A deadline for initial offers was set for 21 February 2020, which resulted in 29 formal offers being received for all of the business and assets of the Company. Following the Joint Administrators’ assessment of the offers received, eight offers were progressed to phase two of the sales process, where additional information was being provided to such parties together with site visits and meetings with management, if requested. A deadline for best and final offers has been set for close of business on 25 March 2020, with a view to concluding a transaction as soon as possible thereafter. Further details of the indicative offers received cannot be provided at this stage, as to do so may prejudice the ongoing sales process. Accordingly, a further update will be provided in the Joint Administrators’ next report to creditors.
So, while we don’t know the identity of the buyers yet, the rumour mill suggests Japanese and Chinese motorcycle companies, John Bloor of Triumph Motorcycles and even motorcycle fan Keanu Reeves whose first bike was a Norton.
Keanu on a Norton Commnando
SuperBike Magazine also claims the company’s biggest single investor, Steve Murray, could be interested in buying the company.
They say he invested his entire life savings or about £1 million for 10% equity and loaned the company an extra £500,000.
He was a company director for three months, but chose to be “hands-off”.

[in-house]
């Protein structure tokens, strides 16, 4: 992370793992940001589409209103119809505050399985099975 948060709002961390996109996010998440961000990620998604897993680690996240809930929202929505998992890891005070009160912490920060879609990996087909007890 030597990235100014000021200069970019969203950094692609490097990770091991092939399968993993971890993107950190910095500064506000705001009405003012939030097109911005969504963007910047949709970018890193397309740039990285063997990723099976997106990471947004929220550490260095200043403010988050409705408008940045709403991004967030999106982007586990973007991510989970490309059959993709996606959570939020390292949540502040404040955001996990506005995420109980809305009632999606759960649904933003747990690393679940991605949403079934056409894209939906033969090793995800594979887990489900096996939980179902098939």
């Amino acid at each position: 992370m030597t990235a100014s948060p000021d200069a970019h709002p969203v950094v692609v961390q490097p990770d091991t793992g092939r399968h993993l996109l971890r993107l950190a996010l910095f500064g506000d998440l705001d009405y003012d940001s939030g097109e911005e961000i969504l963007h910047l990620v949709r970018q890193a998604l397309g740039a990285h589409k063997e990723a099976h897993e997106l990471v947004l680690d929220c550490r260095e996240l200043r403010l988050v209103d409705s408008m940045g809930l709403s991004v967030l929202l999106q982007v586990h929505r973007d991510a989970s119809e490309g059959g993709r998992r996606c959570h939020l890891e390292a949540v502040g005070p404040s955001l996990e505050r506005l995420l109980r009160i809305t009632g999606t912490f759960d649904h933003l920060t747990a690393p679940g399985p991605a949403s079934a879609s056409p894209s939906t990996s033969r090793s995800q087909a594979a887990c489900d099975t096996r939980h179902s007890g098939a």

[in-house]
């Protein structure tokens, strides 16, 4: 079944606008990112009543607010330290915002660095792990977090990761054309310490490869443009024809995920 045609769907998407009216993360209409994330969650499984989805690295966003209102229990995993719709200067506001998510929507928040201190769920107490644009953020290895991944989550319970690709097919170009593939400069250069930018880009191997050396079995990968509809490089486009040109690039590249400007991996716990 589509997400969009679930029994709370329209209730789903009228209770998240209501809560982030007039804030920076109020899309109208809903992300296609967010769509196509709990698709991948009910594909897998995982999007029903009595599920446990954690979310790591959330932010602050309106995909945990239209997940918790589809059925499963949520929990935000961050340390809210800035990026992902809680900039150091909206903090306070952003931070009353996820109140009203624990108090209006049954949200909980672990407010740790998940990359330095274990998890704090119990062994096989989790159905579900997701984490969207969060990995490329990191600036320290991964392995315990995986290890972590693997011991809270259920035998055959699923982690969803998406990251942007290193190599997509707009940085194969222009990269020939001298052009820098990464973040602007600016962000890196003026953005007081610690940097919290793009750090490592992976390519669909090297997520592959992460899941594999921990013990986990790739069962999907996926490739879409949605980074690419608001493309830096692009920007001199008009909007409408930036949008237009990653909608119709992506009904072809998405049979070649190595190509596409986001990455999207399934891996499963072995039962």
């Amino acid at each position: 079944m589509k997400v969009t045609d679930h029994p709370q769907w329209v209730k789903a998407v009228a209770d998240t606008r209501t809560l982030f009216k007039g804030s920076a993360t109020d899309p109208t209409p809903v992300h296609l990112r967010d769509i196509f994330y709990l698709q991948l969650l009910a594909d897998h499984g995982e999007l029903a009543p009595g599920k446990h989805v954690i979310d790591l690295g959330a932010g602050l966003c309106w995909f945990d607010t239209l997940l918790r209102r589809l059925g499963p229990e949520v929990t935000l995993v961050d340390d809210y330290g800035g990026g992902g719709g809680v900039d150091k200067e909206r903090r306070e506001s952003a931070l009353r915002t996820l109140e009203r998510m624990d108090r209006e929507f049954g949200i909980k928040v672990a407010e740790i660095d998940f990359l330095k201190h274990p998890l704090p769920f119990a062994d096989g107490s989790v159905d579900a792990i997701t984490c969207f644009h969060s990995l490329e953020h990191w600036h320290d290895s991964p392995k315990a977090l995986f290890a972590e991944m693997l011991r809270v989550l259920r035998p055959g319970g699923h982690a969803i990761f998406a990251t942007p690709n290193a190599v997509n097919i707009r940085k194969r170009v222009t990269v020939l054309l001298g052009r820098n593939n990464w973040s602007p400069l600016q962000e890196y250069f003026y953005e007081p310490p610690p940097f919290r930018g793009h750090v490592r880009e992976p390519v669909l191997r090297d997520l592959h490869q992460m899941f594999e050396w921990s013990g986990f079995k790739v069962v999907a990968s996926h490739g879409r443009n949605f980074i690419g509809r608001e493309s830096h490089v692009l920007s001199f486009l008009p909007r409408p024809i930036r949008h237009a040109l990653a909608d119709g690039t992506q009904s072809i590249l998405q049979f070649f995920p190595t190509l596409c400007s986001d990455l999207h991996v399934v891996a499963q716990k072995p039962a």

BDO UK has mothballed Norton’s trading operations and production, but continues to pay employees while it tries to find a buyer:
It was not considered possible to continue production activity whilst in administration due to (i) the increased level of costs that were anticipated to be incurred in continuing production, (ii) difficulties in sourcing raw materials without appropriate lines of credit, which would exacerbate the cash position whilst in administration and (iii) it not being possible to provide warranties to any customer who may acquire a motorcycle from the Company whilst in administration. This strategy has therefore been adopted to provide the best opportunity to source a purchaser for the Company’s business and assets, whilst seeking to minimise the associated holding costs.
The third and final proposal by the administrators is to sell off assets to pay creditors if it cannot find a buyer.
However, assets appear only to amount to enough to pay Metro Bank which is owed £7m.
At least in Australia, importers Brisbane Motorcycles have returned deposits to those who paid for bikes not yet delivered.
Team HRC rider Mitch Evans is recovering nicely at home in Australia after having surgery on the right shoulder that he damaged in a crash at the second MXGP of the season in Valkenswaard, Netherlands.